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Human growth hormone

  1. Mar 25, 2008 #1
    I know this hormone can be dangerous and that using it isn't going to extend your life or anything...but can it affect height? Theoretically is there a way it could be used to grow a few inches, if so how much and in what way? (In someone in their 20s as opposed to someone in their teens) If not is there any way to hypothetically increase height. I know height is mostly genetic, but I thought that the genes might affect the hormones and that therefore the hormones might affect the height
  2. jcsd
  3. Mar 26, 2008 #2


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    It can help during puberty, when growth is normally still occurring, but once you've reached adulthood and the "growth" (epiphyseal) plates in the bones are closed, it no longer can have any effect on height. It's use in teens purely for adding a few extra inches of height is controversial, partly because of the potential side effects (especially in a person who is at an age when hormones are already pretty wacky, and the brain isn't fully developed), and partly because "short" isn't a disorder. It's hard to justify the risk of side effects when there's nothing actually wrong with a person.
  4. Mar 27, 2008 #3
    :redface: MoonBear doesn't sound like MoonBear

    I used to think hormone secreted can be quantitatively justified. But is this incorrect ?
    I'm sorry to interveen anyay
  5. Mar 27, 2008 #4


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    I'm not sure what you mean by the phrase "quantitatively justified." Perhaps you meant measured? If one determines that a person has a growth hormone deficiency, yes, that would be an indication for treatment with growth hormone (it is still unlikely to help with height if this is detected too late in life). But, I interpreted the OP to be asking about an otherwise healthy/normal person who just wants to grow a few inches, not someone with a diagnosed growth hormone deficiency, who would have more than just problems with height.
  6. Mar 27, 2008 #5
    well Im five feet and 22
    I've always been short and I USED to like being short and I still do but if I can use human growth hormone to grow taller than I may want to do that before it's even more too late
    Is it possible I have a growth hormone deficiency and using human growth hormone (with a doctor) could help me grow taller?

    My mom's five foot two, my sister's five foot three, but it could be a genetic deficiency of human growth hormone right?
  7. Mar 30, 2008 #6
    No self respecting physician will give you GH just so you can be taller, you probably just don't have genetics on your side if you have other short family members. Either way, GH would have no benefit to you now as Moonbear said, your growth plates are fused, if you were given GH now you would experience acromegaly (what adults with increased GH get) rather than an increase in height which you definitely do not want.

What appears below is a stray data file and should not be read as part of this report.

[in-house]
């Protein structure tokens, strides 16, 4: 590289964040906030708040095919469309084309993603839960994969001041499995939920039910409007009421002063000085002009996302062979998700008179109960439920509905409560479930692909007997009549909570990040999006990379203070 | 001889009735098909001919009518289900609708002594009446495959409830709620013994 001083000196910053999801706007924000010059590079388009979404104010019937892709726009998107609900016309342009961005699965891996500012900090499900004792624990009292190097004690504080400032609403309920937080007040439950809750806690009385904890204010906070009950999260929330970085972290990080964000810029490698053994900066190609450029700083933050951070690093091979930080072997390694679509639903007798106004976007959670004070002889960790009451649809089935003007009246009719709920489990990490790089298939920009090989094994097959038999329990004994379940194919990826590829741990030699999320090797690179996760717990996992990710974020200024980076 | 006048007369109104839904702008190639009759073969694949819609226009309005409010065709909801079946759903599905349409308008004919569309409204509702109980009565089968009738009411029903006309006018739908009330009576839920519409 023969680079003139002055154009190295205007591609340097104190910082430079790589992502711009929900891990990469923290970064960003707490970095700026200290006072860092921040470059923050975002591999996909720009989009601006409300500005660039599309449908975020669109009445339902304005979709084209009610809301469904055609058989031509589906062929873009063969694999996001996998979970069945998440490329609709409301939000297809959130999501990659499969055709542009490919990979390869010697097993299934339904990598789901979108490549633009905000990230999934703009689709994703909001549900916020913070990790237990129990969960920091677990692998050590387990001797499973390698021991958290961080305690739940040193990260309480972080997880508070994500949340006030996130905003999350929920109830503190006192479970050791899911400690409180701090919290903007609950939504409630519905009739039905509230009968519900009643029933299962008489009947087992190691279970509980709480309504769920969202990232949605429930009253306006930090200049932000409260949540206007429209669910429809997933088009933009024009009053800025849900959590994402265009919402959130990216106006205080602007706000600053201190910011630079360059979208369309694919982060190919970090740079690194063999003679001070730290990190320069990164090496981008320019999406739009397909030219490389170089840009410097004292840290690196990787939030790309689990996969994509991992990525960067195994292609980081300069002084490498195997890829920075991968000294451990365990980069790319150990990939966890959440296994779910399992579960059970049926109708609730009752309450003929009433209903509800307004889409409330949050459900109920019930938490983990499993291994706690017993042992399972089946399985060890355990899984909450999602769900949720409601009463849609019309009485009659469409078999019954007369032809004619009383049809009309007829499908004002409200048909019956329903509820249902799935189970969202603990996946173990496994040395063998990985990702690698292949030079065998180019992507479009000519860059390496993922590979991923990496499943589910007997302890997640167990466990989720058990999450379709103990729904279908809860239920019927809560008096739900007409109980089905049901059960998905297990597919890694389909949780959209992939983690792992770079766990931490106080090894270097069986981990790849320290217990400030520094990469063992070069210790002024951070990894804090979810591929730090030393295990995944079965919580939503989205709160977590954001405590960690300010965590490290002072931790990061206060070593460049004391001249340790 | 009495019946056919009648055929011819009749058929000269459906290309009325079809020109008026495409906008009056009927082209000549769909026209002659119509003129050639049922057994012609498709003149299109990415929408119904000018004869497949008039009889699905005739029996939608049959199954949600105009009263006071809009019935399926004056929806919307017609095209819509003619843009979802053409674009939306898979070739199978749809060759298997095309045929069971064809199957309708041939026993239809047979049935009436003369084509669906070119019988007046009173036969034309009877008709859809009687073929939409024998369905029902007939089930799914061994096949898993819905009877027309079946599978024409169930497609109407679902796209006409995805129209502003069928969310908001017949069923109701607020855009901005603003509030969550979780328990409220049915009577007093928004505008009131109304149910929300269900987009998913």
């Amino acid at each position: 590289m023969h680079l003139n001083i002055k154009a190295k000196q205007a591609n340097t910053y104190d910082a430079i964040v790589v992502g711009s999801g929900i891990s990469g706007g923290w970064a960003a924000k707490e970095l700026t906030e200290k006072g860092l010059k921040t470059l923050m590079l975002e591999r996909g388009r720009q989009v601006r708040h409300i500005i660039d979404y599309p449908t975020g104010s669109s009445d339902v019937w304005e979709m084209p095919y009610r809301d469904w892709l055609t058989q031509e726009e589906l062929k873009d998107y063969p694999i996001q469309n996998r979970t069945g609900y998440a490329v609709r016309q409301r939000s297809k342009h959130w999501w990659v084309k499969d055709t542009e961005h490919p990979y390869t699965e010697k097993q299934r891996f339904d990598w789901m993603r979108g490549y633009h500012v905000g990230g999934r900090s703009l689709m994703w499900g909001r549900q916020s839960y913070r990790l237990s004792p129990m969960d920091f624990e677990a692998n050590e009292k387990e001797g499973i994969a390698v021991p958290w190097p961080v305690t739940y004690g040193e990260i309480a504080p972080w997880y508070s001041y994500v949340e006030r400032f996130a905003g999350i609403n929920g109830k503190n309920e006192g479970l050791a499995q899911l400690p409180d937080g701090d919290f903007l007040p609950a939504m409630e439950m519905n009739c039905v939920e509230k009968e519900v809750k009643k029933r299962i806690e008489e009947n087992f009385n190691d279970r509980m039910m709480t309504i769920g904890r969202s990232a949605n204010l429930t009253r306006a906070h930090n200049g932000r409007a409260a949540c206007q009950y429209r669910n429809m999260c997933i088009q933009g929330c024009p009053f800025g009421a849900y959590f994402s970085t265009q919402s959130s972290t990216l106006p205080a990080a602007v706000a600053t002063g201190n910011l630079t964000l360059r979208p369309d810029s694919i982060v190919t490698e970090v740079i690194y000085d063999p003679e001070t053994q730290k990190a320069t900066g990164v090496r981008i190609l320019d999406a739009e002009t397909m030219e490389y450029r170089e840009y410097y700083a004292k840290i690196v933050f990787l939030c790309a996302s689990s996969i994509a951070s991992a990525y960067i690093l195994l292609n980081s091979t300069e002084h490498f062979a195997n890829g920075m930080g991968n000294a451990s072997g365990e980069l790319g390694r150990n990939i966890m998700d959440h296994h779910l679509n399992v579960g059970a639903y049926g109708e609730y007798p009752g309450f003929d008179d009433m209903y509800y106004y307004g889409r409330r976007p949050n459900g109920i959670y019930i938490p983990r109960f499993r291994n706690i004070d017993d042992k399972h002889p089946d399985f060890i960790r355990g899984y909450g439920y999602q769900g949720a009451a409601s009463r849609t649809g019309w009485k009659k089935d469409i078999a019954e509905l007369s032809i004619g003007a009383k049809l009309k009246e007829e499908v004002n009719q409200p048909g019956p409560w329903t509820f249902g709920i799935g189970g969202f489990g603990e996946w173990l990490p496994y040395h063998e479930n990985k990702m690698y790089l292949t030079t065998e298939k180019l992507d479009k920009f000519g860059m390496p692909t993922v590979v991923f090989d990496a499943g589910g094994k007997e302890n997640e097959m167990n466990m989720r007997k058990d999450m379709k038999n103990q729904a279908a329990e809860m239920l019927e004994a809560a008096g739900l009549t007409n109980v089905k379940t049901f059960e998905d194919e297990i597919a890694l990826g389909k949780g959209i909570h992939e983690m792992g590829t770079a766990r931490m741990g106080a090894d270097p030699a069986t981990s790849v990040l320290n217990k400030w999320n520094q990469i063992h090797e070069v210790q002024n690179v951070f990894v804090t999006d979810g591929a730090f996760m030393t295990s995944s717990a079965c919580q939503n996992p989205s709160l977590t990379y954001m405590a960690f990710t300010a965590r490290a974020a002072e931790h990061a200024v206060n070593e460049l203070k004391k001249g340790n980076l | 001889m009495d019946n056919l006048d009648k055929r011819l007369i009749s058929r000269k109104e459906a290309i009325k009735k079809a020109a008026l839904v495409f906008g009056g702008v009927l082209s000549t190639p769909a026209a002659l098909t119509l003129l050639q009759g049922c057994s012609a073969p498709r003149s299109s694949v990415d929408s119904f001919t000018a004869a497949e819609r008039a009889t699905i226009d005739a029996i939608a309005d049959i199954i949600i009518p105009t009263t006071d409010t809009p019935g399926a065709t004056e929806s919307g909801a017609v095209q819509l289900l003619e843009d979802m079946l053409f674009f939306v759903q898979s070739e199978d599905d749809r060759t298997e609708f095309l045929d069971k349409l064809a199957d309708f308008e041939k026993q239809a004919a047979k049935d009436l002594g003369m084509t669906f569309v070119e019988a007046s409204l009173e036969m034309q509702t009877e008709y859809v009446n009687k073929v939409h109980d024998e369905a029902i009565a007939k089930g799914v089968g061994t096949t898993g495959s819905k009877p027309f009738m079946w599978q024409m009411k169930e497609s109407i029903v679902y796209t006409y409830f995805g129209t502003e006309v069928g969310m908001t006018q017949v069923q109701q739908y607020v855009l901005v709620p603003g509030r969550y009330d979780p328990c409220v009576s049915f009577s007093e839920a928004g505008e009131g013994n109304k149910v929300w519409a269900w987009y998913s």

8. Apr 3, 2008 #7
    they did a study where a mouse lived to the equivalent of 180-200 years http://news.siu.edu/news/January03/011503k3016.html [Broken]
    Mouse, whose initials stood for "Growth Hormone Receptor-Knock Out," came from a line of research mice that produce growth hormone but do not respond to it.

    Human growth hormone decreases as we age right?
    Is it possible that if a person had growth hormone receptors successfully knocked out they could live to 180-200 years?
    Based on this research do you think it would (if it was successful) be beneficial to a young person to not respond to a human growth hormone/have a human growth hormone, something like that? Is it the response to the human growth hormone which (among lots of other things) helps the body age?
    Last edited by a moderator: May 3, 2017
  9. Apr 3, 2008 #8


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    Receptor knock outs (or any other gene knock out) are done before cell division of the egg occurs. This is a life long knock out. There is no such thing as knocking out a gene in an adult. And, as you can see from the photo in that article, this mouse is hardly normal.

    The other challenge with knock out studies is that we never fully know what other compensatory mechanisms kick in to allow the animal to survive despite its deficit. The longevity of the mouse may have nothing to do with the inability to use growth hormone, but could have been due to something else that increased to make up for it, or that was also decreased as a result of it.

    Beyond that, your question requires too much speculation to be answered, so I'm locking this thread.
    Last edited: Apr 3, 2008
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